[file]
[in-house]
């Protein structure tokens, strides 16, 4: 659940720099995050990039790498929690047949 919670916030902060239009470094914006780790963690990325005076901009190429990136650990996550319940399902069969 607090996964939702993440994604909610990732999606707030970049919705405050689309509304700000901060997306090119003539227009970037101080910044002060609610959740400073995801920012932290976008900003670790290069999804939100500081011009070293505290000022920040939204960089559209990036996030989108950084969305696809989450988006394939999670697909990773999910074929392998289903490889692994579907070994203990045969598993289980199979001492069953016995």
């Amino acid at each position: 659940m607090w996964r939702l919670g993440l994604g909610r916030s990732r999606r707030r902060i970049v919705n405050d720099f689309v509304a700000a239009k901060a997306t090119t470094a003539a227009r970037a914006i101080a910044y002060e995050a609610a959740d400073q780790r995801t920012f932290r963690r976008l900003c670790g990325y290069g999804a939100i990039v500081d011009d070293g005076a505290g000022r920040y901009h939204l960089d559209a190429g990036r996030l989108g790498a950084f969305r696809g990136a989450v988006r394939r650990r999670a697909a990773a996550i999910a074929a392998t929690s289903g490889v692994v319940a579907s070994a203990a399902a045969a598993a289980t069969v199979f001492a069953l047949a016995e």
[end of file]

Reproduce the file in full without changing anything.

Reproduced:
[in-house]
């Protein structure tokens, strides 16, 4: 659940720099995050990039790498929690047949 919670916030902060239009470094914006780790963690990325005076901009190429990136650990996550319940399902069969 607090996964939702993440994604909610990732999606707030970049919705405050689309509304700000901060997306090119003539227009970037101080910044002060609610959740400073995801920012932290976008900003670790290069999804939100500081011009070293505290000022920040939204960089559209990036996030989108950084969305696809989450988006394939999670697909990773999910074929392998289903490889692994579907070994203990045969598993289980199979001492069953016995």
């Amino acid at each position: 659940m607090w996964r939702l919670g993440l994604g909610r916030s990732r999606r707030r902060i970049v919705n405050d720099f689309v509304a700000a239009k901060a997306t090119t470094a003539a227009r970037a914006i101080a910044y002060e995050a609610a959740d400073q780790r995801t920012f932290r963690r976008l900003c670790g990325y290069g999804a939100i990039v500081d011009d070293g005076a505290g000022r920040y901009h939204l960089d559209a190429g990036r996030l989108g790498a950084f969305r696809g990136a989450v988006r394939r650990r999670a697909a990773a996550i999910a074929a392998t929690s289903g490889v692994v319940a579907s070994a203990a399902a045969a598993a289980t069969v199979f001492a069953l047949a016995e």